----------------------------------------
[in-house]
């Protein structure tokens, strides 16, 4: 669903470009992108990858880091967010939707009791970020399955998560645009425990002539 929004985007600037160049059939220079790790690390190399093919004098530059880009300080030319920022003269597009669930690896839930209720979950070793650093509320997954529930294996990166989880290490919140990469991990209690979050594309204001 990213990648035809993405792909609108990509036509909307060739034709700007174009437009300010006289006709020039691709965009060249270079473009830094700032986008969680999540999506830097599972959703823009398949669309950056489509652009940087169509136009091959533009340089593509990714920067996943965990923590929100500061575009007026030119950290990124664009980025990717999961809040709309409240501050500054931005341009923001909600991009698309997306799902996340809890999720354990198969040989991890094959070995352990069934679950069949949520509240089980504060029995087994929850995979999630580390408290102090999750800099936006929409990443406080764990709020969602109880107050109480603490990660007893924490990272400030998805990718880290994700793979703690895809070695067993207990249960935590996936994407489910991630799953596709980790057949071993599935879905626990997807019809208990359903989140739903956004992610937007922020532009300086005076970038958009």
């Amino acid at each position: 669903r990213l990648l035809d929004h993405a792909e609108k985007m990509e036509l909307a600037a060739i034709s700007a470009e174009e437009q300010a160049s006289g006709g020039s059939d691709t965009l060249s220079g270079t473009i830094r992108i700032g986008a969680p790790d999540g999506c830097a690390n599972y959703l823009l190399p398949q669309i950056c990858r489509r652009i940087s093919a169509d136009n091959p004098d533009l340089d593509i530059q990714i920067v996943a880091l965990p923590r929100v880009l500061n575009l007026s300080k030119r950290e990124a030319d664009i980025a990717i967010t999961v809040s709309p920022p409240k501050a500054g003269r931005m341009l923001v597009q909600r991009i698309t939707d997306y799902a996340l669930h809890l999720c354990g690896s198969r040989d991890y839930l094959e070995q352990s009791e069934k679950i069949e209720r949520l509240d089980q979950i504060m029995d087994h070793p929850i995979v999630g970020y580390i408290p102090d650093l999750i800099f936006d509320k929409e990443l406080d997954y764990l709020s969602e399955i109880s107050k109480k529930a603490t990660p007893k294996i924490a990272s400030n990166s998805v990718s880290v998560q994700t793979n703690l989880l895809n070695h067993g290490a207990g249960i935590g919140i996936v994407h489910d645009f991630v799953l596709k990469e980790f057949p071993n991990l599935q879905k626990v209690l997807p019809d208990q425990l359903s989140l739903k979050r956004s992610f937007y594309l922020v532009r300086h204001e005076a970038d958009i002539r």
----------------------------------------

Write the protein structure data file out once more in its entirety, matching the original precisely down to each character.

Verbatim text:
[in-house]
């Protein structure tokens, strides 16, 4: 669903470009992108990858880091967010939707009791970020399955998560645009425990002539 929004985007600037160049059939220079790790690390190399093919004098530059880009300080030319920022003269597009669930690896839930209720979950070793650093509320997954529930294996990166989880290490919140990469991990209690979050594309204001 990213990648035809993405792909609108990509036509909307060739034709700007174009437009300010006289006709020039691709965009060249270079473009830094700032986008969680999540999506830097599972959703823009398949669309950056489509652009940087169509136009091959533009340089593509990714920067996943965990923590929100500061575009007026030119950290990124664009980025990717999961809040709309409240501050500054931005341009923001909600991009698309997306799902996340809890999720354990198969040989991890094959070995352990069934679950069949949520509240089980504060029995087994929850995979999630580390408290102090999750800099936006929409990443406080764990709020969602109880107050109480603490990660007893924490990272400030998805990718880290994700793979703690895809070695067993207990249960935590996936994407489910991630799953596709980790057949071993599935879905626990997807019809208990359903989140739903956004992610937007922020532009300086005076970038958009």
């Amino acid at each position: 669903r990213l990648l035809d929004h993405a792909e609108k985007m990509e036509l909307a600037a060739i034709s700007a470009e174009e437009q300010a160049s006289g006709g020039s059939d691709t965009l060249s220079g270079t473009i830094r992108i700032g986008a969680p790790d999540g999506c830097a690390n599972y959703l823009l190399p398949q669309i950056c990858r489509r652009i940087s093919a169509d136009n091959p004098d533009l340089d593509i530059q990714i920067v996943a880091l965990p923590r929100v880009l500061n575009l007026s300080k030119r950290e990124a030319d664009i980025a990717i967010t999961v809040s709309p920022p409240k501050a500054g003269r931005m341009l923001v597009q909600r991009i698309t939707d997306y799902a996340l669930h809890l999720c354990g690896s198969r040989d991890y839930l094959e070995q352990s009791e069934k679950i069949e209720r949520l509240d089980q979950i504060m029995d087994h070793p929850i995979v999630g970020y580390i408290p102090d650093l999750i800099f936006d509320k929409e990443l406080d997954y764990l709020s969602e399955i109880s107050k109480k529930a603490t990660p007893k294996i924490a990272s400030n990166s998805v990718s880290v998560q994700t793979n703690l989880l895809n070695h067993g290490a207990g249960i935590g919140i996936v994407h489910d645009f991630v799953l596709k990469e980790f057949p071993n991990l599935q879905k626990v209690l997807p019809d208990q425990l359903s989140l739903k979050r956004s992610f937007y594309l922020v532009r300086h204001e005076a970038d958009i002539r």